Complex systems rarely have clearly identifiable scales for governance (Ruhl and Salzman 2010). Although coordination may be needed across an entire ecosystem, issues that arise do not always require action at such a large scale (Ruhl and Salzman 2010, Cosens et al. 2012). In response, resilience thinking rejects the call for a single, efficient level of management and instead calls for multiple overlapping authorities (Cosens 2010, Cosens 2012). This approach allows response across different scales depending on the source and impacts of the problem. Further, nested scales of management authority enable adaptation and innovation at smaller scales while providing large scale stability. In addition to including multiple levels of governance and nongovernmental local action, resilience thinking assures that coordination must at least occur at the scale of the social–ecological system involved but must include linkage to multiple scales of governance to allow adaptive response. These linkages among nested scales are of particular importance when there is a difference between the scale of the problem source and the scale of the required solution (Long 2009). Thus coordination of various levels of governance through basin-scale collaboration or a formal commission is essential for addressing problems that manifest at that scale (Long 2009).

Information sharing also is crucial to reducing uncertainty when problems occur, especially when caused at multiple scales and from diverse sources. In a system of nested jurisdiction, information must flow freely from the bottom, that is, those experiencing the problem firsthand, to the uppermost appropriate jurisdiction, that is, those holding the resources required to solve the problem or those that coordinate action and vice versa. This is especially true given that uncertainty, such as with the ecological response to climate change, can never be reduced to zero. Higher levels of governance must be informed by the facts on the ground. Instead of funneling information down, data must be shared up and down and across jurisdictions for a coordinated problem-solving approach (Cosens 2010).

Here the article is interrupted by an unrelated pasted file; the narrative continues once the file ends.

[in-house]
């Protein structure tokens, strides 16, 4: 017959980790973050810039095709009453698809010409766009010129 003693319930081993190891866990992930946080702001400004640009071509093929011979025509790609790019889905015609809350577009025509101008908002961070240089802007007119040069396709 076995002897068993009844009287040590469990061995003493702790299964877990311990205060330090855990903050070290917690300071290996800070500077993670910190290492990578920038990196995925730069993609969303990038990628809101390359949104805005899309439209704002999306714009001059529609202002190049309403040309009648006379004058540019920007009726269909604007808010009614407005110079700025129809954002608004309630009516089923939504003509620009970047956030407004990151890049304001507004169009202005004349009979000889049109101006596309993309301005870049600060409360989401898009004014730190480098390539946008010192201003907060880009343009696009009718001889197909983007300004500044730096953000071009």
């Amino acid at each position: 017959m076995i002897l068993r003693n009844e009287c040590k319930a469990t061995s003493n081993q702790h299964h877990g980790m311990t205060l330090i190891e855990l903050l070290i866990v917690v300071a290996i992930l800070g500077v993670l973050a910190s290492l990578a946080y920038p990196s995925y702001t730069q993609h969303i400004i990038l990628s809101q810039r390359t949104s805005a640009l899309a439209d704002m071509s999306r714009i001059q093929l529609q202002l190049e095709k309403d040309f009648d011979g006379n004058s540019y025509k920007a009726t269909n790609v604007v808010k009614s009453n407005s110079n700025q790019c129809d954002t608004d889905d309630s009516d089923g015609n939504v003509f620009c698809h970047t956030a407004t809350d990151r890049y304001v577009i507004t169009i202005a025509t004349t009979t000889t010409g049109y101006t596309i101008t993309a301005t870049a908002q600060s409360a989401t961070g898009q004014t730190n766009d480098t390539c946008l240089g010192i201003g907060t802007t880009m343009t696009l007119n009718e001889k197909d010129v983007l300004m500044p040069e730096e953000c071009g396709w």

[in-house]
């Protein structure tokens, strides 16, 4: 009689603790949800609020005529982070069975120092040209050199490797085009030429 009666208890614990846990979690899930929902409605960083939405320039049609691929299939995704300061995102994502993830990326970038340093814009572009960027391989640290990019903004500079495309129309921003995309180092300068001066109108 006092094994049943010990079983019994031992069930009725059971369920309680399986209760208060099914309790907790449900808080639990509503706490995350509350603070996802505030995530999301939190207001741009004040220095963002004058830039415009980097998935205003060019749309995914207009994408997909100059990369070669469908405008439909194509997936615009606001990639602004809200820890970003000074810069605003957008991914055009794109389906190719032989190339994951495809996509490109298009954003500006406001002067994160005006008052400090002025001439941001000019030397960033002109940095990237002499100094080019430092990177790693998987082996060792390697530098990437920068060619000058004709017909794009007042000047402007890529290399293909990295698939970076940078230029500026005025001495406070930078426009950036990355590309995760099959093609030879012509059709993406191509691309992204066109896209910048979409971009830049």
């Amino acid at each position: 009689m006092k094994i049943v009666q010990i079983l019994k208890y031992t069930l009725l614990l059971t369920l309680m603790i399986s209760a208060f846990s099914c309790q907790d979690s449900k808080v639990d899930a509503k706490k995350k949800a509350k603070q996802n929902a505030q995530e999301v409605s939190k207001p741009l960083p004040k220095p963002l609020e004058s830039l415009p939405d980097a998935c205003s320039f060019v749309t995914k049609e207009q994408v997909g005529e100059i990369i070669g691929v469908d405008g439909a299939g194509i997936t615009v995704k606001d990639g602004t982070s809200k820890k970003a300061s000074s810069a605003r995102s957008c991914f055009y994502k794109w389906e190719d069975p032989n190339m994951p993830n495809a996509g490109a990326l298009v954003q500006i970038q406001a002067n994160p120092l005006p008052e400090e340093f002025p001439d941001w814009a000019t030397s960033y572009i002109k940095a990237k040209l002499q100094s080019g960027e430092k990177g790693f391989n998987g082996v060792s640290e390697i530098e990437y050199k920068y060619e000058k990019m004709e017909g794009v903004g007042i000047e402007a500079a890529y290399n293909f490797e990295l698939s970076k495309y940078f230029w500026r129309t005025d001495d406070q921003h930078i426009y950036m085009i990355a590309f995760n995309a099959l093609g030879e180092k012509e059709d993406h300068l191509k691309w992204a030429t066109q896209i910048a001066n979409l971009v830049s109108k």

Meaningful public participation and local capacity building

Accountability concerns may be addressed by procedural controls on the actors and citizen checks via public participation and local capacity building. Vertical and horizontal information sharing is incomplete if local knowledge does not enter the flow. Meaningful public participation refers to a two-way flow of information in which governmental agencies provide information from their own expertise, incorporate local knowledge, and empower a greater role for public input in decision making (McKinney and Harmon 2004). To be meaningful, public participation requires that the exchange of information and input occurs at a time and place convenient to local citizen volunteers. Gathering local input may involve attendance by agency personnel at regularly scheduled community meetings, rather than holding separate meetings (Cosens 2003). For a long-term, complex process, it may also require funding for the participation of local leaders who generally lack the resources to participate. Resources at the local level are required and, in many circumstances, capacity building can better prepare the local response to an ecological problem. Finally, meaningful public participation results in public input carrying enough weight to influence the final decision; adaptive governance requires more than a mere opportunity for public comment.

Authority to respond to changed circumstances across a range of scenarios